George Washington at the Battle of Trenton
Trumbull, George Washington at the Battle of Trenton
An eye witness to the Battle of Trenton noted:
“It was determined, some days ago, that our army should pass over to Jersey, in three different places, and attack the enemy. Accordingly about two thousand five hundred men, and twenty brass field-pieces, with his Excellency Gen. Washington at their head, and Majors Gens. Sullivan and Green, in command of two divisions, passed over on the night of Christmas, and about three o’clock, A.M. were on their march, by two routs, towards Trenton. The night was sleety, and the roads so slippery that it was day break when we were two miles from Trenton. But happily the enemy were not apprised of our design, and our advanced party were on their guards at half a mile from the town, when Gen. Sullivan’s and Gen. Green’s divisions soon came into the same road. Their guard gave our advanced party several smart fires, as we drove them...The enemy, consisting of about fifteen hundred Hessians [Germans], under Col Rohl, formed and made some smart fires from musketry and six fieldpieces, but our people pressed from every quarter, and drove them from their cannon. They retreated towards a field behind a piece of wood up the creek, from Trenton, and formed in tow bodies, which I expected would have brought on a smart engagement from the troops, who had formed very near them, but at that instant, as I came in full view of them, from the back of the wood, with his Excellency General Washington, an officer informed him that the party had grounded their arms, and surrendered prisoners.”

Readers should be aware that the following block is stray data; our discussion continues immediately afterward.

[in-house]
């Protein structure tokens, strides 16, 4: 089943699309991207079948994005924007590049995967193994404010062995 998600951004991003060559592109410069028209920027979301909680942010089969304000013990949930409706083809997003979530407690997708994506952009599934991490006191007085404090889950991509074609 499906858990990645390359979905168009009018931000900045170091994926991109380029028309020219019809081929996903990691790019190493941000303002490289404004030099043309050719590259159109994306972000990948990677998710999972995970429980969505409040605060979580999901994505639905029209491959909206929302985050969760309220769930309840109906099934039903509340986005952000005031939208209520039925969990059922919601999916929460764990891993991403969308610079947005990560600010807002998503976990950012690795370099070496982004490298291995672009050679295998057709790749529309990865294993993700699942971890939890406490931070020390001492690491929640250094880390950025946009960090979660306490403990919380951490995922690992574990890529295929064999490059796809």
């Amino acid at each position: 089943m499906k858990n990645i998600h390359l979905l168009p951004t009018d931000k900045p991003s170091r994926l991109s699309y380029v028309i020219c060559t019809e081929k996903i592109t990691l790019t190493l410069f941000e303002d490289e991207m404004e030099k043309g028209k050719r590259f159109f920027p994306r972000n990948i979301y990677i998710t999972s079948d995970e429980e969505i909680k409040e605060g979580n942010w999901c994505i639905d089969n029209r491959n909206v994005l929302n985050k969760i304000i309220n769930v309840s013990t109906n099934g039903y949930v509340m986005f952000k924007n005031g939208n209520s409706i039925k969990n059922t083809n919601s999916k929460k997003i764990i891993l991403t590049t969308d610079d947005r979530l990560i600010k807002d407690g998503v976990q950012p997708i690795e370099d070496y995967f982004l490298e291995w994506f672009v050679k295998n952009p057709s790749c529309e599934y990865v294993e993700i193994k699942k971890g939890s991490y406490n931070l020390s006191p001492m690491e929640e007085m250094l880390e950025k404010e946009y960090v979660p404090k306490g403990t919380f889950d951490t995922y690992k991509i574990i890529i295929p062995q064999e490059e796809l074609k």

Letter dated 27 December 1776 from G. Bickham; excerpted in G. Bickham, “Contemporaneous Account of the Battle of Trenton,” The Pennsylvania Magazine of History and Biography, vol. 10, no. 2 (July 1886): 203.